Last Wednesday, my class and I went to the Panthéon to see some paintings and some even more important crypts. Prior to going, I truly knew nothing about this place. Honesty I thought it was going to be a tritubte to the greek gods, but oh was I wrong! Upon looking it up in the wiki, I learned that Rousseau and Voltaire were buried here, but I was surprised to see all the beautiful art and a few memorials to some notable people.
When we got there, I saw the beautiful architecture and had to take photos. Paris has once again left me awestruck by the beauty of the design. Who knew that pillars could be beautiful?! One thing that left me in shock was seeing a memorial to Aimé Césiare and Toussaint Louverture. It was so surreal seeing a memorial to THE Toussaint Louverture, especially given that he was so anti-French state/colonial rule and led the Haitian Revolution against the French, the only successful enslaved person-led revolt in history. Seeing this memorial to him was powerful sight to see. I will say, however, that seeing Césiare’s memorial had more of a bodily-shock response from me. His memorial physically gave me chills.For those of you who do not know, Aimé Césiare was one of these most influential thinkers and contributors to black studies for his work with the Negritude movement and his Discourse on Colonialism and decolonization. Seeing his memorial, took me back to the time that I took Critical Black Studies in the Fall of 2021. Taking that class was so transformative for me. It was such a paradigm shift for so much for the better. It made me question many aspects of society that I ignored or that I didn’t know that I was ignorant. So, seeing Césiare’s memorial was a cue that triggered my chills which made me think about the science of happy memories.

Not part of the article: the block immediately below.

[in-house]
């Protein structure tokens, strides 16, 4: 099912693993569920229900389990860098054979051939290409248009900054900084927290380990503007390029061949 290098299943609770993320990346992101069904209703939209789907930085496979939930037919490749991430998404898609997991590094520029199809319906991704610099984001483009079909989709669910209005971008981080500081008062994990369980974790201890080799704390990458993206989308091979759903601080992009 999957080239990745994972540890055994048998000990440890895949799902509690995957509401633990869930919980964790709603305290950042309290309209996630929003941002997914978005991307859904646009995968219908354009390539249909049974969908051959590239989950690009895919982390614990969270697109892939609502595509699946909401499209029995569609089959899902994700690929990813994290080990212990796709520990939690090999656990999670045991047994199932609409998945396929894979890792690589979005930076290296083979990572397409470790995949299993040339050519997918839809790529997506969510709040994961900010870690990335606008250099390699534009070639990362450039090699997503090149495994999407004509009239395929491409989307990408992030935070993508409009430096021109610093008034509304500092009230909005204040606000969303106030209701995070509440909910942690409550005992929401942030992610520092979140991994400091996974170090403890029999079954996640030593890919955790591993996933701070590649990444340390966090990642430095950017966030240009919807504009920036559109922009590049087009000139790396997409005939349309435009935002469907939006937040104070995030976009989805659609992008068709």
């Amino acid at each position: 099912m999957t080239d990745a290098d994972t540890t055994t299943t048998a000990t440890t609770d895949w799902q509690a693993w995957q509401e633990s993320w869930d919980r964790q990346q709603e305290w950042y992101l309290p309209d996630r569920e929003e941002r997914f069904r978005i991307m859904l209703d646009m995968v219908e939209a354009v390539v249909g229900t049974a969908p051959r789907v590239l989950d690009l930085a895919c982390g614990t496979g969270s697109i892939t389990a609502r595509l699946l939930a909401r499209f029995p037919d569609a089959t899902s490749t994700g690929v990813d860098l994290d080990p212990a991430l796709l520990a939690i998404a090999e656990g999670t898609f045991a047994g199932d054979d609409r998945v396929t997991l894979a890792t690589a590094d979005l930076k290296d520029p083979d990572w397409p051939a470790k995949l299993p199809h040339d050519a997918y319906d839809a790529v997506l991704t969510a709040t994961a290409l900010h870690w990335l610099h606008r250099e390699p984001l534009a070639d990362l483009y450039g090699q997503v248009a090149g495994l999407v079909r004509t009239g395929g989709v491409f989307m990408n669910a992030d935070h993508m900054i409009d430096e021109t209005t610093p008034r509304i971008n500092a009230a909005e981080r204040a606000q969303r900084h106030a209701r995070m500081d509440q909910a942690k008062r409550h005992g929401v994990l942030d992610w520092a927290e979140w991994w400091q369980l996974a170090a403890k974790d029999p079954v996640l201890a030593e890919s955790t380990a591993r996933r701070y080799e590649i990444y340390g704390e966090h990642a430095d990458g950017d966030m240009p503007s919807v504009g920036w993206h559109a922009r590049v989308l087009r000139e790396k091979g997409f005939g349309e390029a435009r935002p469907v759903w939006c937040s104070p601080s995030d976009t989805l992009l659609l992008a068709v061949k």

This then prompted me to explore more into how fond memories arise and to look deeper into this concept. One thing that I found in a Sheldon et al. (2020) paper was that memories are better remembered if that emotion is high in arousal and or high in valence. Also, cues that are high in valence (i.e. for me seeing Aimé Césiare’s name/memorial) are better driven by emotional cues (Sheldon et al., 2020). I didnt know (or at least consciously think) that there was a such a strong connection between emotion and memories. I guess that explains why we better remember traumatic memories more than we do the happy ones. Given the valence and arousal of those bad memories it makes sense we would rememebr those memories more vividly.
But altogether, I had such a great time learning about who was buried inside the Panthéon and seeing the intricate architechure. When I get back to the states I am surely going to miss the rich history of Paris and all of its beauty. But I rest assured that I can always come back for the small cost of an arm and a leg!
Sheldon, S., Williams, K., Harrington, S., & Otto, A. R. (2020). Emotional cue effects on accessing and elaborating upon autobiographical memories. Cognition, 198, 104217. https://doi.org/10.1016/j.cognition.2020.104217